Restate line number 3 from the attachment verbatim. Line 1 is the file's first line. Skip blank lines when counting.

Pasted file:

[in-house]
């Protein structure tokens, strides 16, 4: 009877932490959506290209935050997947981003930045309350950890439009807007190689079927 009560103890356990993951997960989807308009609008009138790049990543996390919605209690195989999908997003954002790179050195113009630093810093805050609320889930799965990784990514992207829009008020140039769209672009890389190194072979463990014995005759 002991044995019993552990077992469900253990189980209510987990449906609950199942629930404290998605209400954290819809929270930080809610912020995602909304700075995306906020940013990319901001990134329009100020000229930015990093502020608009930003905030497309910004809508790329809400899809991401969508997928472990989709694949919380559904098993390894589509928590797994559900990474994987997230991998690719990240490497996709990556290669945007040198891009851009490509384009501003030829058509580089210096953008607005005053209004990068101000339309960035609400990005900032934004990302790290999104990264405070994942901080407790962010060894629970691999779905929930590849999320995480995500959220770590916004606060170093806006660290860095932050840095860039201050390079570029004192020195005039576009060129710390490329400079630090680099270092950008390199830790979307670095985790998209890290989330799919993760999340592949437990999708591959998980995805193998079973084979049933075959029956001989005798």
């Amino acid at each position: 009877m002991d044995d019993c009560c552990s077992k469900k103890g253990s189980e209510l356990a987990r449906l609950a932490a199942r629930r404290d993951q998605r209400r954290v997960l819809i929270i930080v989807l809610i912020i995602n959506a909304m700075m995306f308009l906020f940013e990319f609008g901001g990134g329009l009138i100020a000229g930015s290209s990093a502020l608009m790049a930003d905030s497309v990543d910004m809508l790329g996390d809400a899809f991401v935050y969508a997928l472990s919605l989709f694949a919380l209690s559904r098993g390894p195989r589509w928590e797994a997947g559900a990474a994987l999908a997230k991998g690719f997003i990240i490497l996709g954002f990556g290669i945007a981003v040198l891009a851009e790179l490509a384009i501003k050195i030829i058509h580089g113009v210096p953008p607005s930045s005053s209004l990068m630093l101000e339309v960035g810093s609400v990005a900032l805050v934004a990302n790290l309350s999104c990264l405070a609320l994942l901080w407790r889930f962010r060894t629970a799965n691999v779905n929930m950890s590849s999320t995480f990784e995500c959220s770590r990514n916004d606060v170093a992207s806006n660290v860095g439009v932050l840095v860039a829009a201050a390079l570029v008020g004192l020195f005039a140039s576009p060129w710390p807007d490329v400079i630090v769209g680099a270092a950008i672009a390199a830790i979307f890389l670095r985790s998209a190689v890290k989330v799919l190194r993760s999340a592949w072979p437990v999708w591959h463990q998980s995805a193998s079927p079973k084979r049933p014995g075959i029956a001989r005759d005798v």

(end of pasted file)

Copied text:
């Amino acid at each position: 009877m002991d044995d019993c009560c552990s077992k469900k103890g253990s189980e209510l356990a987990r449906l609950a932490a199942r629930r404290d993951q998605r209400r954290v997960l819809i929270i930080v989807l809610i912020i995602n959506a909304m700075m995306f308009l906020f940013e990319f609008g901001g990134g329009l009138i100020a000229g930015s290209s990093a502020l608009m790049a930003d905030s497309v990543d910004m809508l790329g996390d809400a899809f991401v935050y969508a997928l472990s919605l989709f694949a919380l209690s559904r098993g390894p195989r589509w928590e797994a997947g559900a990474a994987l999908a997230k991998g690719f997003i990240i490497l996709g954002f990556g290669i945007a981003v040198l891009a851009e790179l490509a384009i501003k050195i030829i058509h580089g113009v210096p953008p607005s930045s005053s209004l990068m630093l101000e339309v960035g810093s609400v990005a900032l805050v934004a990302n790290l309350s999104c990264l405070a609320l994942l901080w407790r889930f962010r060894t629970a799965n691999v779905n929930m950890s590849s999320t995480f990784e995500c959220s770590r990514n916004d606060v170093a992207s806006n660290v860095g439009v932050l840095v860039a829009a201050a390079l570029v008020g004192l020195f005039a140039s576009p060129w710390p807007d490329v400079i630090v769209g680099a270092a950008i672009a390199a830790i979307f890389l670095r985790s998209a190689v890290k989330v799919l190194r993760s999340a592949w072979p437990v999708w591959h463990q998980s995805a193998s079927p079973k084979r049933p014995g075959i029956a001989r005759d005798v």